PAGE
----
It’s a little hard to categorize this series. It reads like an urban fantasy. Complete with snark. There’s a very high snark quotient, and it’s definitely of the “snicker, snicker, snort” persuasion. It’s also very dry humor, and very situational. What made me chuckle was based on the personalities, rather than because something was funny per se. And it made things damn hard to explain to my husband, who wanted to know what my chortles were all about.

Like so much of urban fantasy, a lot of the humor is gallows humor. The city of Elantra has as much crime as any big city, magical or otherwise. In addition, there’s the more unusual and magical sort of crime. Investigating the seamier side of human (and other-human) nature seems to require a taste for gallows humor in whoever (or whatever) does that investigating. Whether that investigator has skin, fangs, fur, feathers, or scales.

But if the Chronicles of Elantra are urban fantasy, complete with detectives, they are not just urban fantasy. The city of Elantra does not appear to be on Earth, or in any history that includes our Earth, at least not so far. Elantra, in this reviewer’s mind, is a high-fantasy world. The human characters that we identify with at first, Kaylin and later Severn, are part of a race that is not native to Elantra. The native races are the immortals, the Dragons and the Barrani. Then there are the mortal native races, the Leontines and the Aerians.  Plus another mortal race who somehow came later to Elantra, the Tha’alani.

And into this polyglot steps Kaylin Nera. Kaylin is a child of the fiefs. In other words, she grew up outside the edge of the city, outside of the laws of the Dragon Emperor, and was poorer than poor. But for no reason that anyone has ever been able to determine, magic interfered with her life. Runes of ancient script became written on her skin just before her 13th birthday. Because of those runes, other girls died in an attempt to awaken some power that Kaylin did not and still does not want.

But Kaylin has magic whether she wants it or not. And because she does, she has become involved with people that she never would have imagined when she was begging on the streets in the fief of Nightshade.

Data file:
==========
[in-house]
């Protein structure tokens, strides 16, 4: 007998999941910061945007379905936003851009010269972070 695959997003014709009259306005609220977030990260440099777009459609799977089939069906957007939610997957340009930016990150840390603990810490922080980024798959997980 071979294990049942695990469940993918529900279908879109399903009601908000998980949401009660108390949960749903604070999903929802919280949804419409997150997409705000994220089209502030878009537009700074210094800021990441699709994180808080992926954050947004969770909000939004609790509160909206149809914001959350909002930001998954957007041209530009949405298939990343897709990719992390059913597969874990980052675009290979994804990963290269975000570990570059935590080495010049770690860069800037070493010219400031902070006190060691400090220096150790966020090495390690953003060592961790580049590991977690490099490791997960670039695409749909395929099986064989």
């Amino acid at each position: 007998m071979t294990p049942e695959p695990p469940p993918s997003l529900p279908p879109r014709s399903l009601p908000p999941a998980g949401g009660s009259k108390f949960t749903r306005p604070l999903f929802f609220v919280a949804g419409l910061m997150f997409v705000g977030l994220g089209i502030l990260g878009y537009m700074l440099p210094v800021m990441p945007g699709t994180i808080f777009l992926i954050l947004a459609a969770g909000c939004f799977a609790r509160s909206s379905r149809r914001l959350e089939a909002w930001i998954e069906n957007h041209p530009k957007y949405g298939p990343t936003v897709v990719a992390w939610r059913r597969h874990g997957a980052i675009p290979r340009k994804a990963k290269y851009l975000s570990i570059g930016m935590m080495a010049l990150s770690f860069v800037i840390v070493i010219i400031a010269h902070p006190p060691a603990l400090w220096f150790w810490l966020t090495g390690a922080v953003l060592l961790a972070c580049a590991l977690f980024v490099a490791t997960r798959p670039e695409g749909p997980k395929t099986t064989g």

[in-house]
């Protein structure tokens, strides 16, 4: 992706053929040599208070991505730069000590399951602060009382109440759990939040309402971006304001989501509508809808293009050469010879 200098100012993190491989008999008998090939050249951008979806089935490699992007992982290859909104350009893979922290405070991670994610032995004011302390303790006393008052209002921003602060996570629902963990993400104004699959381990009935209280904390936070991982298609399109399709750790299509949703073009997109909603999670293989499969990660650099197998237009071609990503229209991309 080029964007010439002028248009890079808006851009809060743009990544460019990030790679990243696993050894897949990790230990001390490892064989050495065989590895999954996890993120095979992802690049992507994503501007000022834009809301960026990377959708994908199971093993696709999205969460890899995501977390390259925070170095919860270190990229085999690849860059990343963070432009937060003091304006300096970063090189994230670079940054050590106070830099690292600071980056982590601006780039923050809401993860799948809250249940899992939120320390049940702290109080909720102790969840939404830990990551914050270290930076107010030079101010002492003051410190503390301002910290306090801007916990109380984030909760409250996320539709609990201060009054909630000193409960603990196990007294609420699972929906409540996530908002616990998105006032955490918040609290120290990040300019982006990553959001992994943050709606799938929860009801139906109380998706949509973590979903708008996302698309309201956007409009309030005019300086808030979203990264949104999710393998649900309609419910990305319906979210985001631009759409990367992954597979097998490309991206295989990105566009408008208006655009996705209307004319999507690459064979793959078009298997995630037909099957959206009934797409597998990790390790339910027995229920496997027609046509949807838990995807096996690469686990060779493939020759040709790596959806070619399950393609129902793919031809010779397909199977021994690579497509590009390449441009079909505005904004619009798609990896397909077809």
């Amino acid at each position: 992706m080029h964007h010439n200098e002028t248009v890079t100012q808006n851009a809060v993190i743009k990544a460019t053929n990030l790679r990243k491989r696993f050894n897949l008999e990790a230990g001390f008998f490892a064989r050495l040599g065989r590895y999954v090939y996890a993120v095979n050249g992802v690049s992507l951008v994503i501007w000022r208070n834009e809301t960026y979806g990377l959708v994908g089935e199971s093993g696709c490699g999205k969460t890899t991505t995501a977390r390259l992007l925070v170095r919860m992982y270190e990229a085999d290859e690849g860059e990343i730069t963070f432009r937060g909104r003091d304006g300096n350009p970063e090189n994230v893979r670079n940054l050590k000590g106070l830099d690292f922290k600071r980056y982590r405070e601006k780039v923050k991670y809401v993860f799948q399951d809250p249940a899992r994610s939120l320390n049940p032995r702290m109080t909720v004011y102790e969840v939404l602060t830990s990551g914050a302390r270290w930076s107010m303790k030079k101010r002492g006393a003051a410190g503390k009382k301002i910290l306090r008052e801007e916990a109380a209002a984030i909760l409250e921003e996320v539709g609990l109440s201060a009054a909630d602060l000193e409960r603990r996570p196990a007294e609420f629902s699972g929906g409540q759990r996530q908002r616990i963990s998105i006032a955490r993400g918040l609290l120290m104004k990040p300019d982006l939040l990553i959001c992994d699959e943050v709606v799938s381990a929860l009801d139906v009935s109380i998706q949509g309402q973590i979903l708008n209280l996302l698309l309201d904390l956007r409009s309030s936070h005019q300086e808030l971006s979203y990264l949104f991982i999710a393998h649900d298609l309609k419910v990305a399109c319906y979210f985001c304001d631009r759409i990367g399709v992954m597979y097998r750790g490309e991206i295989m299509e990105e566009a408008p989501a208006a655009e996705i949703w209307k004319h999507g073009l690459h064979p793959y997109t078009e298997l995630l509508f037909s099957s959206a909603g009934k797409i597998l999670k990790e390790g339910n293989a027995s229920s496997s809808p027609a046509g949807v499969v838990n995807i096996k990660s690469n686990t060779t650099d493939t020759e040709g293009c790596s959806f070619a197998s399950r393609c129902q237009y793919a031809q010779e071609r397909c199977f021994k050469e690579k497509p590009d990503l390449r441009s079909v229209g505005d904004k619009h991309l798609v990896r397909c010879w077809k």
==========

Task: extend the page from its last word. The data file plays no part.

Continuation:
By the time of Cast in Ruin, Kaylin is in her 20s. She has come a long way from the 13 year old waif who first came to the Halls of Law and attempted to assassinate the Hawklord. She should have been executed for her crime. Instead, the Hawks adopted her as a mascot. And when she was old enough, she became one of them. A ground Hawk, an investigator of crimes against the Dragon Emperor’s laws.

Seven identical women have been found dead in Tiamaris’ fief. But in the fiefs, the Dragon Emperor’s laws don’t apply, even if Tiamaris was a member of the Emperor’s court until just a few short days ago. But Tiamaris has also allowed the new race of giants who had come through the mysterious “ways” to settle in his fief. And the giants have angered the “Shadows” at the fief borders, the “Shadows” that threatens the stability of all the magic that underpins Elantra. And those seven identical dead women, well, number eight shows up with a message, then dies. But when number nine comes to call, let’s just say that everyone’s assumptions about everything are about to come unglued. Along with a few dragons.

Escape Rating A+: This was fantastic, stupendous, wonderful. I wish I could take Kaylin out for drinks because I love her brand of snark. But she’s also one of the most complicated characters I’ve met in a long time. She grows and changes and knows she’s growing up. She has so much stuff in her head and she doesn’t believe in herself but she keeps trying anyway. And she has so much to forgive herself for, but not as much as she thinks she does. Give yourself a really, really gigantic treat. Take the time to start with Cast in Moonlight (in Hunter’s Moon) the novella that starts it all, then dive straight into to Cast in Shadow and don’t look back.

Kissing my TBR Pile Goodbye

Bookish has a Reading Challenge that is tailor-made for me. Fulfillment may be an issue.

I’m talking about the TBR Pile Challenge. The challenge is to get stuff out of my TBR Pile. Since I keep moving my TBR Pile from house to house, this seemed like a no-brainer to me, at least in the sense of signing up for it. How I’ll actually do on it is anybody’s guess.

I am signing up at the 21-30 book level, which is “A Sweet Kiss”. As in, I’m going to kiss 21+ books in my TBR Pile goodbye. Hopefully more.

Wish we luck on this one. I’m going to need it!